ARCHIVED - Smallpox vaccination of laboratory workers


In accordance with a statement from the National Advisory Committee on Immunization on smallpox vaccine, Health Canada provides smallpox vaccine to laboratory staff who work with vaccinia or other orthopoxviruses(1). Potential candidates for the vaccine are identified by the laboratory and, if they wish to receive the vaccine, they are screened for medical contraindications that include atopic dermatitis, immunodeficiencies or pregnancy in either the potential vaccinee or a close contact; or cardiac disease, the presence of three or more cardiac risk factors, breastfeeding, the use of steroid eye drops or allergy to vaccine components in the potential vaccinee(2, 3).

Since September 2003, a self-administered pre-vaccination survey was completed by 25 laboratory workers from three laboratories. The median age of these individuals was 34 years (range 20-57 years) and 13 (52%) were male. Twelve (48%) indicated that they had been vaccinated in the past, 11 (44%) had not, and 2 (8%) did not know.

Ten (40%) workers indicated that they would like to be vaccinated or revaccinated against smallpox. Nine (36%) individuals were ineligible for the vaccine due to medical contraindications in themselves (4 persons), household contacts (4) or both (1). One previously vaccinated individual had both cardiac risk factors and was using steroid eye drops while four unvaccinated workers had a history of eczema. Among household contacts of previously vaccinated persons, one was immunocompromised and one had a serious skin condition other than eczema. Among household contacts of unvaccinated individuals, two had a history of eczema and one was pregnant. Table 1 summarizes the characteristics of these 25 labratory workers.

Four labratory workers have been vaccinated to date using the Canadian-licensed, lyophilized vaccine, a New York City Board of Health strain of vaccinia manufactured in the 1970s. The median age of the workers was 30 years (range 23-44 years), two were male and three had previously been vaccinated. One worker, who was vaccine-experienced, did not exhibit a take reaction after 1 week and therefore required revaccination. No serious adverse events were reported. One worker developed a viral cellulitis that resolved on its own.

For more information on obtaining smallpox vaccine for laboratory workers, please contact the Office of Public Health Security, Health Canada at 613 954 8498.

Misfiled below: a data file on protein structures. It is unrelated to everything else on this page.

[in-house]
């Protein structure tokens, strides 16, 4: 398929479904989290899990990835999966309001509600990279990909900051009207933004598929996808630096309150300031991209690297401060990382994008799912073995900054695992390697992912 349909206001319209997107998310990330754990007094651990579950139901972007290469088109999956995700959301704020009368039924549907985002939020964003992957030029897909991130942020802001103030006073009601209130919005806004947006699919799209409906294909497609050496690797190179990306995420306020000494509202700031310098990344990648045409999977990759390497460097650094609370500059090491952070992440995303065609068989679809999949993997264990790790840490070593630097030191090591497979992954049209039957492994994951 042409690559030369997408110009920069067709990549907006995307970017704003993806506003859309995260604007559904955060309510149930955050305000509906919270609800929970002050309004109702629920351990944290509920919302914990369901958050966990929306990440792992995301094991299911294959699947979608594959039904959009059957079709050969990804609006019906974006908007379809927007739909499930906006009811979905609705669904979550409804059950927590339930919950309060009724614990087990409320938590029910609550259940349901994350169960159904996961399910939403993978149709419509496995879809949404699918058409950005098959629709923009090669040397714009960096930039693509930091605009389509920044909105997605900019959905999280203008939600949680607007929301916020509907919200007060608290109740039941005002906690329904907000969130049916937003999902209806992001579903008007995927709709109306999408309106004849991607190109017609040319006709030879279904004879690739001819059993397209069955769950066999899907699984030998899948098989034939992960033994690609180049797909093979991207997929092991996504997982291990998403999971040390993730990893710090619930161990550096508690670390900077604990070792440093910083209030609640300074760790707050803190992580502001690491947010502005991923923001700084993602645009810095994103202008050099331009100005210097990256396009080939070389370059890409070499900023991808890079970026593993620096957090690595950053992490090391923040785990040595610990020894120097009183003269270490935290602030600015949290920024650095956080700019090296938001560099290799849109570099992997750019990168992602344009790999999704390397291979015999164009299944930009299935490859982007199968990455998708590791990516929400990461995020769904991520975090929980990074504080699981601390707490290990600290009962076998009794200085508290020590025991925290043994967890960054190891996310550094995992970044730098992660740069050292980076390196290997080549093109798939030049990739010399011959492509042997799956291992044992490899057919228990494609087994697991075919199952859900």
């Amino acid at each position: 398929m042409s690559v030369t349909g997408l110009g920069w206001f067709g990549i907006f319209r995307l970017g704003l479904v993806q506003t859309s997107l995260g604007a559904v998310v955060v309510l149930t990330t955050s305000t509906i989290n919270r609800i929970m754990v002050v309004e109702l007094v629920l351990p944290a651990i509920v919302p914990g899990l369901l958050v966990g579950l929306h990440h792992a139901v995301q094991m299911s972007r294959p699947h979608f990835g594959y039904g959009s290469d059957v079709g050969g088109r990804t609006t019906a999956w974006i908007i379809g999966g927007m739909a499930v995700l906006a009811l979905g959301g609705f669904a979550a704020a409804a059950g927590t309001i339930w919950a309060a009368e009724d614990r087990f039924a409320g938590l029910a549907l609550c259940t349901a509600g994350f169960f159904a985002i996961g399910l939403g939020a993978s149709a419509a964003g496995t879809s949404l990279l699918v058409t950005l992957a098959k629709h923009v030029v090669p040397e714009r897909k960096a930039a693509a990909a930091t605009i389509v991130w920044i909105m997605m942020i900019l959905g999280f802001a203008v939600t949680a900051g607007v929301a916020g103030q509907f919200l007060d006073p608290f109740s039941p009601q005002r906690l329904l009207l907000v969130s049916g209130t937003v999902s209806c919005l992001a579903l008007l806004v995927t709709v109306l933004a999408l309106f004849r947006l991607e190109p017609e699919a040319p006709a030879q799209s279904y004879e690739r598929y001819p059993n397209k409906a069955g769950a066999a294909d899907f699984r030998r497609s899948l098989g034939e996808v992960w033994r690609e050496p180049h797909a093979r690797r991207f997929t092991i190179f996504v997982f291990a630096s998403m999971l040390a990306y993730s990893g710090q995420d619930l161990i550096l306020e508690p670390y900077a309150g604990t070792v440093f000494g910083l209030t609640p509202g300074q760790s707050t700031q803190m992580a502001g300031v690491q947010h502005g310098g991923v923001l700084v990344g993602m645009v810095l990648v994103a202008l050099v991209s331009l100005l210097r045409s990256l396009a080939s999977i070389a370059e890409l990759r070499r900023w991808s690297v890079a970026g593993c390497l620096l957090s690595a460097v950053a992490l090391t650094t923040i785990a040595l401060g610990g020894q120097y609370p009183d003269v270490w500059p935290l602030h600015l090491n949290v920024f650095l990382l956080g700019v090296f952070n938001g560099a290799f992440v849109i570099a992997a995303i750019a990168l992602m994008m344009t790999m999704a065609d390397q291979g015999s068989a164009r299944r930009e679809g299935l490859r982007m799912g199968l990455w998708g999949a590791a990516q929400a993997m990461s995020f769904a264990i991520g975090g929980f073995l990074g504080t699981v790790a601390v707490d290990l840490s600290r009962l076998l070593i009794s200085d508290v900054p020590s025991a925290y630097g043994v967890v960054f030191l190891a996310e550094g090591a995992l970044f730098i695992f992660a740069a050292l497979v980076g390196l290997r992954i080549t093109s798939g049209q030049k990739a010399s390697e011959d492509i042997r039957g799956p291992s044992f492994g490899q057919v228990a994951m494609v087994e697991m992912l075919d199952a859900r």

Table 1. Characteristics of laboratory workers with and without previous vaccination against smallpox

Mean age

Previous vaccination (n=12)

No or unknown previous vaccination (n=13)


44 years
(range 22-57 years)

29 years
(range 20-47 years)

< 0.05


7 (58%)

6 (46%)




Computer programmer
Graduate student
Not specified

3 (25%)
7 (58%)
2 (17%)

6 (46%)
2 (15%)
1 (8%)
2 (15%)
2 (15%)


Do not want or do not know if they want to receive vaccine now

5 (42%)

10 (77%)


Reasons for not wanting vaccine now (participants may have given more than one response)


Concerned about adverse events
Vaccine not necessary for work
Medical contraindication
Medical contraindication in a household contact

2 (40%)
1 (20%)
1 (20%)
2 (40%)

6 (60%)
2 (20%)
4 (40%)
3 (30%)



  1. National Advisory Committee on Immunization. Statement on smallpox vaccination. CCDR 2002;28:1-12.

  2. Centers for Disease Control and Prevention. Recommendations for using smallpox vaccine in a pre-event vaccination program. MMWR 2003;52:1-16.

  3. Centers for Disease Control and Prevention. Supplemental recommendations on adverse events following smallpox vaccine in the pre-event vaccination program: Recommendations of the Advisory Committee on Immunization Practices. MMWR 2003;52:282-84.

Source: Centre for Emergency Preparedness and Response, Population and Public Health Branch, Health Canada.

Report a problem or mistake on this page
Please select all that apply:

Thank you for your help!

You will not receive a reply. For enquiries, contact us.

Date modified: